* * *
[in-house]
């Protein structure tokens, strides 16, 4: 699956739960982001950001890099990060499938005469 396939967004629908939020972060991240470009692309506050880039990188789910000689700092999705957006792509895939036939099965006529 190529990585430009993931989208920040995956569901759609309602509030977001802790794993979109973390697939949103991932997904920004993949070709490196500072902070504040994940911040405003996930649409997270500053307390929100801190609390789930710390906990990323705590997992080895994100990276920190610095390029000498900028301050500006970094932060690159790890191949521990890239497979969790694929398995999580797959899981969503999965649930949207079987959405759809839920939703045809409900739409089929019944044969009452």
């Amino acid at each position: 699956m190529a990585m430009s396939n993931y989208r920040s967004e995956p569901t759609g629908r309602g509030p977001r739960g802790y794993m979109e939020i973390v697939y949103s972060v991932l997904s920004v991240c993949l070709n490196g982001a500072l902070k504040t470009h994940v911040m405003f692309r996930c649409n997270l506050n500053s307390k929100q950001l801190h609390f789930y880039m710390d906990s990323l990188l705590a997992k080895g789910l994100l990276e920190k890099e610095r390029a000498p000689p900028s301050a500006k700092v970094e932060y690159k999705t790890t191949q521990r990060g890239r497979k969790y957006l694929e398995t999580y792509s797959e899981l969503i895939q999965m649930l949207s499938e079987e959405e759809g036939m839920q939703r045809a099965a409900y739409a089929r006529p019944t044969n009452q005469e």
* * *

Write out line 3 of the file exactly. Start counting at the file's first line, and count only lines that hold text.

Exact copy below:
């Amino acid at each position: 699956m190529a990585m430009s396939n993931y989208r920040s967004e995956p569901t759609g629908r309602g509030p977001r739960g802790y794993m979109e939020i973390v697939y949103s972060v991932l997904s920004v991240c993949l070709n490196g982001a500072l902070k504040t470009h994940v911040m405003f692309r996930c649409n997270l506050n500053s307390k929100q950001l801190h609390f789930y880039m710390d906990s990323l990188l705590a997992k080895g789910l994100l990276e920190k890099e610095r390029a000498p000689p900028s301050a500006k700092v970094e932060y690159k999705t790890t191949q521990r990060g890239r497979k969790y957006l694929e398995t999580y792509s797959e899981l969503i895939q999965m649930l949207s499938e079987e959405e759809g036939m839920q939703r045809a099965a409900y739409a089929r006529p019944t044969n009452q005469e």